|This unofficial guidance essay contains comments and advice of one or more Wikipedia contributors. It is not a Wikipedia policy or guideline, although it may be consulted for assistance. It may contain opinions that are shared by few or no other editors; potential measure of how the community views this essay may be gained by consulting the history and talk pages, and checking what links here.|
|This page in a nutshell: Cherry-picking aspects of ambiguous and inconsistent policies and guidelines to defend a JDLI argument is still a JDLI argument.|
Rationalized JDLI, or RJDLI, arguments are arguments that appear to be based in policy and guidelines, but in fact are personal preferences ostensibly justified in policy and guidelines by cherry picking and interpreting aspects of policy and guidelines in a manner that happens to support the personal preference. RJDLI arguments may be formed intentionally or unintentionally. When RJDLI is suspected, please AGF.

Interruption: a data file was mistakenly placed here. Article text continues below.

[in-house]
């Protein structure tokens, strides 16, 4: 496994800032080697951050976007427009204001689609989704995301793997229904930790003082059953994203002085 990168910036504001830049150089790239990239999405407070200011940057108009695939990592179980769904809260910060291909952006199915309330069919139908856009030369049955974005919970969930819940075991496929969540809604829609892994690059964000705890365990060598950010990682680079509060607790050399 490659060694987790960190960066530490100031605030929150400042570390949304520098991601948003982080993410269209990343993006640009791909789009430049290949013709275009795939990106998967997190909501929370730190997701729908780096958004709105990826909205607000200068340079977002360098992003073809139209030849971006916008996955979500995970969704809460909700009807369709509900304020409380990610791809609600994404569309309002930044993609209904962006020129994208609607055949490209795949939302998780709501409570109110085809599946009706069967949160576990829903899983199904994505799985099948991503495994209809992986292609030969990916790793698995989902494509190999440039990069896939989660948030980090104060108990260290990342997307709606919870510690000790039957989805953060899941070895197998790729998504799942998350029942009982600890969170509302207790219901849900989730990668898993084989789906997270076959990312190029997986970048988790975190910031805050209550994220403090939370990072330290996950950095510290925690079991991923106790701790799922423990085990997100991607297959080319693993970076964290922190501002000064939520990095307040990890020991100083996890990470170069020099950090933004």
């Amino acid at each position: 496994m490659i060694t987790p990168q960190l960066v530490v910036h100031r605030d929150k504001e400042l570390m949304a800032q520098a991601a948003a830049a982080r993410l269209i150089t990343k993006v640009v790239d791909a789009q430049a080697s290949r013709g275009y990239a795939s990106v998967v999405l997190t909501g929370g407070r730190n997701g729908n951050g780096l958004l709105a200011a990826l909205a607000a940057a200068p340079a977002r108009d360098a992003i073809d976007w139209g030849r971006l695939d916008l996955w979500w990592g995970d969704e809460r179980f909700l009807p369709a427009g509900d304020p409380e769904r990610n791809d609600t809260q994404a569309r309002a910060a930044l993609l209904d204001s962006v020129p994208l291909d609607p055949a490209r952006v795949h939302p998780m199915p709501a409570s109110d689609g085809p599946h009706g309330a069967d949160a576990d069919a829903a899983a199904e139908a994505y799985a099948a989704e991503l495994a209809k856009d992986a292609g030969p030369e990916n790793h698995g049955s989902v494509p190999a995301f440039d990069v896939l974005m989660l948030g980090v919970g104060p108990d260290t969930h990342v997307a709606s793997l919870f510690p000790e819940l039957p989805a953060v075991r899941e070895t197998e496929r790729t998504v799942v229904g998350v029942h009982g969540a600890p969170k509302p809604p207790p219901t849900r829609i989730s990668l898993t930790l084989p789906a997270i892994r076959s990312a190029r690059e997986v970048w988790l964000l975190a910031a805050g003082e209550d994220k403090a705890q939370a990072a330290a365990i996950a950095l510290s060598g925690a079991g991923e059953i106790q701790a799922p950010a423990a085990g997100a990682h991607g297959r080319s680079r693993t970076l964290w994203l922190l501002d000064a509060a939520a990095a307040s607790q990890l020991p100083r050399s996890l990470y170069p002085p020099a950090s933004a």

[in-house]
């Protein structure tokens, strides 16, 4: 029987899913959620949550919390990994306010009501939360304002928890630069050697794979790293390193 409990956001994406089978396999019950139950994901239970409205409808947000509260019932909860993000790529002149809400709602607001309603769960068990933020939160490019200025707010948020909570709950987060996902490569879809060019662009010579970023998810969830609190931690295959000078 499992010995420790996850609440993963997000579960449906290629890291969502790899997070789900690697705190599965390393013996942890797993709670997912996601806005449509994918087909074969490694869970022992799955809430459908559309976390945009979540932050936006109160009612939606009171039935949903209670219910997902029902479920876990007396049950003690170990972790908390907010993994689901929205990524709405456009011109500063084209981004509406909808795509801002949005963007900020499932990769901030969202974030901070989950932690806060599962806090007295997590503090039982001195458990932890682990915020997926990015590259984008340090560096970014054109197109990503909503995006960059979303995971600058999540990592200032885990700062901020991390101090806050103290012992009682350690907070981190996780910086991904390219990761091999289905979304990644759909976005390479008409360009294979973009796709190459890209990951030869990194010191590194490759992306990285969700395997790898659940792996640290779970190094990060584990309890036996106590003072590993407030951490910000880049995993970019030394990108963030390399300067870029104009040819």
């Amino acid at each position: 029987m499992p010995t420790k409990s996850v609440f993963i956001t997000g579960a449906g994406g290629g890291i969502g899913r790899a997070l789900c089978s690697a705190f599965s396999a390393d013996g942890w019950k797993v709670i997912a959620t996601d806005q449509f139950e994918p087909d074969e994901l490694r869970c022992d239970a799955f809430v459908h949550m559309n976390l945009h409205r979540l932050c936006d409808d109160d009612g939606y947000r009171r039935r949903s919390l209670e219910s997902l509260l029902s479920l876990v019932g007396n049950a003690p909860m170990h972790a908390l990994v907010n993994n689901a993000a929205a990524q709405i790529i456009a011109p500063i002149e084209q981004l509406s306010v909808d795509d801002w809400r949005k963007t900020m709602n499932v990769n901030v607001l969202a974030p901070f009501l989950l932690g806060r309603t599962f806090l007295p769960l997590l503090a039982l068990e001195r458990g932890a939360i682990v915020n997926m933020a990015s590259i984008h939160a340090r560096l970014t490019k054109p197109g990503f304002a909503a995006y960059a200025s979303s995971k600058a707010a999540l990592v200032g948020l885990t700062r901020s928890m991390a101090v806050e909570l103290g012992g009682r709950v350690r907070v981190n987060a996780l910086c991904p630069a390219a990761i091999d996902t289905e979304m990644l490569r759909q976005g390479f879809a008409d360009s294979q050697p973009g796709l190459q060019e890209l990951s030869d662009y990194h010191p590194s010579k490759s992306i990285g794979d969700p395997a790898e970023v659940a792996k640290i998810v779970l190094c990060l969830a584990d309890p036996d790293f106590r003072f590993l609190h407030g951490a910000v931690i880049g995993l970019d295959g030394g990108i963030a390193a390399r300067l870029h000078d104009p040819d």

RJDLI is often difficult to distinguish from legitimate policy based arguments, especially if the argument in question is taken in isolation from how the person has argued in other situations. RJDLI can sometimes be identified through inconsistent application of policy. For example, arguing that aspect A trumps B in one situation, and that B trumps A in another, is characteristic of RJDLI.
To avoid RJDLI, form arguments based on policy and guidelines in a consistent fashion.
To reduce the incidence of RJDLI, work on limiting and reducing the level of ambiguity and contradiction among our policies and guidelines. The more precise, consistent and clear our polices and guidelines are, the less fodder they provide for RJDLI arguments.